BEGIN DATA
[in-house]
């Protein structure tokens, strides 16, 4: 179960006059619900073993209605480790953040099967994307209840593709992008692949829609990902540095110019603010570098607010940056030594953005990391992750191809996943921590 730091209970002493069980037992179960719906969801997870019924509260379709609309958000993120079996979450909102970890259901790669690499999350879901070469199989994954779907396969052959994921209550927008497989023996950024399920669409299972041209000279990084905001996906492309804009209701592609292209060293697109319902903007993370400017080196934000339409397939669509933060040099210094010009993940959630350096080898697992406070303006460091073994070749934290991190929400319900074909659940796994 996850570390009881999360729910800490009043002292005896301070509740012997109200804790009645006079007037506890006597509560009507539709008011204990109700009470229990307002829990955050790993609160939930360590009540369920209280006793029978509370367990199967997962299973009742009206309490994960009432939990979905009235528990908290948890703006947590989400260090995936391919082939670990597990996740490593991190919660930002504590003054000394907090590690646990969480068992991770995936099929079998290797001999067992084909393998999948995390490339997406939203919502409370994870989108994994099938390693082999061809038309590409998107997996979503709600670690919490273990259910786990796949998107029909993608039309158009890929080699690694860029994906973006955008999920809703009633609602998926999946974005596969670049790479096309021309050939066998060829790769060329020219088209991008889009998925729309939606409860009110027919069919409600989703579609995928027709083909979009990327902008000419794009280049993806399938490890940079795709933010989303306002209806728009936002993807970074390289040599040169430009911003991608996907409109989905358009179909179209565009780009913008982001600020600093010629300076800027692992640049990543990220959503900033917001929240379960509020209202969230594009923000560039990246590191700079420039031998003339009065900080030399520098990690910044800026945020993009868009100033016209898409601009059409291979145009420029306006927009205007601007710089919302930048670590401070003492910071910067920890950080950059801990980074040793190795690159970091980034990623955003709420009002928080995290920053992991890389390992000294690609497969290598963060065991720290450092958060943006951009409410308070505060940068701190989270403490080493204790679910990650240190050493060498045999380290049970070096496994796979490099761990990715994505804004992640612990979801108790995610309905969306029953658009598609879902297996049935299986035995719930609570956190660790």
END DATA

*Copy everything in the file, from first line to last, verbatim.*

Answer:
[in-house]
């Protein structure tokens, strides 16, 4: 179960006059619900073993209605480790953040099967994307209840593709992008692949829609990902540095110019603010570098607010940056030594953005990391992750191809996943921590 730091209970002493069980037992179960719906969801997870019924509260379709609309958000993120079996979450909102970890259901790669690499999350879901070469199989994954779907396969052959994921209550927008497989023996950024399920669409299972041209000279990084905001996906492309804009209701592609292209060293697109319902903007993370400017080196934000339409397939669509933060040099210094010009993940959630350096080898697992406070303006460091073994070749934290991190929400319900074909659940796994 996850570390009881999360729910800490009043002292005896301070509740012997109200804790009645006079007037506890006597509560009507539709008011204990109700009470229990307002829990955050790993609160939930360590009540369920209280006793029978509370367990199967997962299973009742009206309490994960009432939990979905009235528990908290948890703006947590989400260090995936391919082939670990597990996740490593991190919660930002504590003054000394907090590690646990969480068992991770995936099929079998290797001999067992084909393998999948995390490339997406939203919502409370994870989108994994099938390693082999061809038309590409998107997996979503709600670690919490273990259910786990796949998107029909993608039309158009890929080699690694860029994906973006955008999920809703009633609602998926999946974005596969670049790479096309021309050939066998060829790769060329020219088209991008889009998925729309939606409860009110027919069919409600989703579609995928027709083909979009990327902008000419794009280049993806399938490890940079795709933010989303306002209806728009936002993807970074390289040599040169430009911003991608996907409109989905358009179909179209565009780009913008982001600020600093010629300076800027692992640049990543990220959503900033917001929240379960509020209202969230594009923000560039990246590191700079420039031998003339009065900080030399520098990690910044800026945020993009868009100033016209898409601009059409291979145009420029306006927009205007601007710089919302930048670590401070003492910071910067920890950080950059801990980074040793190795690159970091980034990623955003709420009002928080995290920053992991890389390992000294690609497969290598963060065991720290450092958060943006951009409410308070505060940068701190989270403490080493204790679910990650240190050493060498045999380290049970070096496994796979490099761990990715994505804004992640612990979801108790995610309905969306029953658009598609879902297996049935299986035995719930609570956190660790």